Jordan Spieth goes on birdie streak to take Masters lead with a 66; injured Tony Finau and Matt Kuchar are second
Ponder the absurdity of it all.
In front of thousands of people on the Augusta National grounds and millions more watching (and groaning) on television, Tony Finau dislocated his ankle and, in a rush of pure adrenaline, set it back in place in seconds Wednesday.
In that moment, he was equal parts embarrassed and devastated that he might have squashed his Masters debut with an exuberant celebration for a hole in one during the Par-3 Contest.
On Thursday, Finau taped the ankle heavily, set out on a long, hilly hike, and shocked even the kid inside him.
“Nothing short of a miracle, if you ask me,” Finau said after he made six birdies in shooting a four-under-par 68 that put him tied for second with Matt Kuchar after the first round of the 82nd Masters.
They were two shots off the lead of a resurgent Jordan Spieth, the 2015 Masters winner who played late in the afternoon and made five straight birdies on the back nine for a 66.
Seven players were tied for fourth with 69s, including Rory McIlroy, Henrik Stenson, Patrick Reed and Charley Hoffman.
Tiger Woods, playing in his first Masters in three years, shot 73 and was tied for 29th.
But all are chasing Spieth, who hasn’t won this season, and had struggled at times with his putting. But he lived up to being the tournament favorite with a 66 powered by an eagle on the par-five eighth and five consecutive birdies from the 13th through 17th holes. At the 18th, Spieth made a critical bogey save with a deft pitch from the side of the green after he drove into the trees and had to chip out.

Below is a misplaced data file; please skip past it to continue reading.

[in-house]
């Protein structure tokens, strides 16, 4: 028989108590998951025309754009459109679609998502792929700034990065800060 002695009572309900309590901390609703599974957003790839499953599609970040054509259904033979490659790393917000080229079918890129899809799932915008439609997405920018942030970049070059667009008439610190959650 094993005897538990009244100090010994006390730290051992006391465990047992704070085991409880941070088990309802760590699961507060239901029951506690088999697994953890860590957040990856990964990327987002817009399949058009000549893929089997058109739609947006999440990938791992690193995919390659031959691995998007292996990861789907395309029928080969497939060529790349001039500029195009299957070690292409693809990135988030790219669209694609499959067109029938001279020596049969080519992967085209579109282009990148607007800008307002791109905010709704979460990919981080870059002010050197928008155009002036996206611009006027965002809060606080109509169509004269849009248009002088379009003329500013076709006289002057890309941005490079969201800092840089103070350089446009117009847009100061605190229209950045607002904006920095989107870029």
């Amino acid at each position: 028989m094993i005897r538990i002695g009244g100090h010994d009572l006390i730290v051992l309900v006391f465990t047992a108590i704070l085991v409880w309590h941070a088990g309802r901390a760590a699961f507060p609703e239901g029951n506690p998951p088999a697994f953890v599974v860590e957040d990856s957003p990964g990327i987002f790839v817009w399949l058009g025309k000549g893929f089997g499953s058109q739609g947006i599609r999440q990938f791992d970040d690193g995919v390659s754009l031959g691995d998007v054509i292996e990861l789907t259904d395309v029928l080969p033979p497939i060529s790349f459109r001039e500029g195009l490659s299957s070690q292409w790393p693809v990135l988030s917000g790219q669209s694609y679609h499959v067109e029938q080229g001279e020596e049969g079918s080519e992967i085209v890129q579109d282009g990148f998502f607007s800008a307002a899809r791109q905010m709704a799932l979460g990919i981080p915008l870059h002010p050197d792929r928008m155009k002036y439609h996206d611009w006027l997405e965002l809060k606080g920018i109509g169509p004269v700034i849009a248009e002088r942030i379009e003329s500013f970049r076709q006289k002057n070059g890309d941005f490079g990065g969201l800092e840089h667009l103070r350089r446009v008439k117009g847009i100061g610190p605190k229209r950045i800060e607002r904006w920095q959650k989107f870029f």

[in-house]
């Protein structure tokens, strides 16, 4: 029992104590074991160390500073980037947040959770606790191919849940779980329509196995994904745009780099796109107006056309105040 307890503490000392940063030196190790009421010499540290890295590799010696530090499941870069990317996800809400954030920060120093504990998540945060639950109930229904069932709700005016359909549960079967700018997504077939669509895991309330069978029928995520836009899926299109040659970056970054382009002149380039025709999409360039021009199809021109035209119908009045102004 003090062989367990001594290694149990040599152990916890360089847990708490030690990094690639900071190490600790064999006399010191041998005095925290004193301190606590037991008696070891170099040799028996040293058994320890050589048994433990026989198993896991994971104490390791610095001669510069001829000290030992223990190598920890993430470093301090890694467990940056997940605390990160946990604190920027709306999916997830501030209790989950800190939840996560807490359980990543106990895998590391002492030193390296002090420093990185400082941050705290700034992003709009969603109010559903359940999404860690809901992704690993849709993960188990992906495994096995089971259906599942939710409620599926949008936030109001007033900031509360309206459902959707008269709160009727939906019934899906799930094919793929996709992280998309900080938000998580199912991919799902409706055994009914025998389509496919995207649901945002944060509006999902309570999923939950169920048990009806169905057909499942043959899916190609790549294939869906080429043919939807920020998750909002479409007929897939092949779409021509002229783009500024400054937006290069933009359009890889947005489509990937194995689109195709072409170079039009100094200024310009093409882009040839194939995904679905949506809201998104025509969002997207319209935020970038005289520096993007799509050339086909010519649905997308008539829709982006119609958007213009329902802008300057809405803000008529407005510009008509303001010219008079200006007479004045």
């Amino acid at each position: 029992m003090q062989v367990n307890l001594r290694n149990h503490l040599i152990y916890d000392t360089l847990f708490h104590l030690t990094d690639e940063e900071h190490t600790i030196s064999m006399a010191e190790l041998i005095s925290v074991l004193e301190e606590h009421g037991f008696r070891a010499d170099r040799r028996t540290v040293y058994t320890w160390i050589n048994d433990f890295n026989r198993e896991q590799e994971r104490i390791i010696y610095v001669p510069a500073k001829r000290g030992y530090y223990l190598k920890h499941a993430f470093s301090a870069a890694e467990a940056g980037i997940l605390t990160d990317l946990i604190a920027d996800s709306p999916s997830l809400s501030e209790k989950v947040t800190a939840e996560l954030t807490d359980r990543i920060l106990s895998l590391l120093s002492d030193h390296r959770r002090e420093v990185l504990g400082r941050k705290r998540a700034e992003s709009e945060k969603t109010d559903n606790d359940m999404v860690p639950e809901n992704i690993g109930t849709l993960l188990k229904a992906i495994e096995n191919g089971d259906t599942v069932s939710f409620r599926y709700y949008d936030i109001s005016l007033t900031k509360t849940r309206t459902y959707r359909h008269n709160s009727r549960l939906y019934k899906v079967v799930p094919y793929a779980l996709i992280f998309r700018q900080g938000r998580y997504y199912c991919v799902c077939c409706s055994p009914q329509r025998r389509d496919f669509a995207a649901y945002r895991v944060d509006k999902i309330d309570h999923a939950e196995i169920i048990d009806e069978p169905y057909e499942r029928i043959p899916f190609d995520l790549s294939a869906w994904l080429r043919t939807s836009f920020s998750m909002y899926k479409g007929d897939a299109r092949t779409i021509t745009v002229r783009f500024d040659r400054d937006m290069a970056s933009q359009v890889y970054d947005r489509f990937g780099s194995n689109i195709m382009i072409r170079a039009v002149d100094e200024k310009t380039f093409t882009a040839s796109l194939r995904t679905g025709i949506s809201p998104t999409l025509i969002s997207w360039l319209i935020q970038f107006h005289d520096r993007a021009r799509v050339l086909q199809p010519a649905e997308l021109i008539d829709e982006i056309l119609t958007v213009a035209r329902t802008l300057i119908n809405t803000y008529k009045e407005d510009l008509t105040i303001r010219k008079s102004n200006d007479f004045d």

The opening round matched Spieth’s first here in 2016 (when he tied for second), but was two short of 2015, when he started with a 64 and won with an 18-under total that tied Woods’ tournament record.
“We build plans for the year to peak at certain times,” Spieth said. “And I believe that not just here at Augusta, but the major championships … I’ve played well, and I think that has to do with the work of our team.
“We’ve got a great plan, and then gearing myself up and getting psyched for them, and the right amount of confidence and composure it takes.”
Finau also showed composure as he was welcomed for the first time into the Augusta media interview room. Finau, a one-time winner in three-plus seasons on the PGA Tour, smiled broadly and good-naturedly recounted the previous 24 hours.
“I felt like it was a tough morning to deal with, but when I knew I was going to play, I was pretty ecstatic and really pleased with the way I played.”
He admitted he had a restless night, with the video footage of the injury running in a loop in his head. If it hadn’t been him, he said he would have been the first to laugh at it.
“It’s quite funny,” Finau said with a grin. “I just rolled my ankle celebrating a hole in one. You can’t make that up.”
He suffered a bogey on the first hole, but there’d be only one more on the day. He made six birdies, including on all of the par-fives.
Ranked No. 1 on tour this season in driving distance at 321.1 yards, Finau can overpower golf courses, and he felt strongly about his chances at Augusta, which has been kind to other big hitters such as two-time winner Bubba Watson.
“I don’t mind being labeled a bomber,” Finau said. “It’s a good thing to be known and have a strong part of your game. And length helps me everywhere, especially here at Augusta.
“But you have to have touch and you have to have good putting skills, and I feel like those are things I’ve been able to sharpen throughout my career.”
Go beyond the scoreboard
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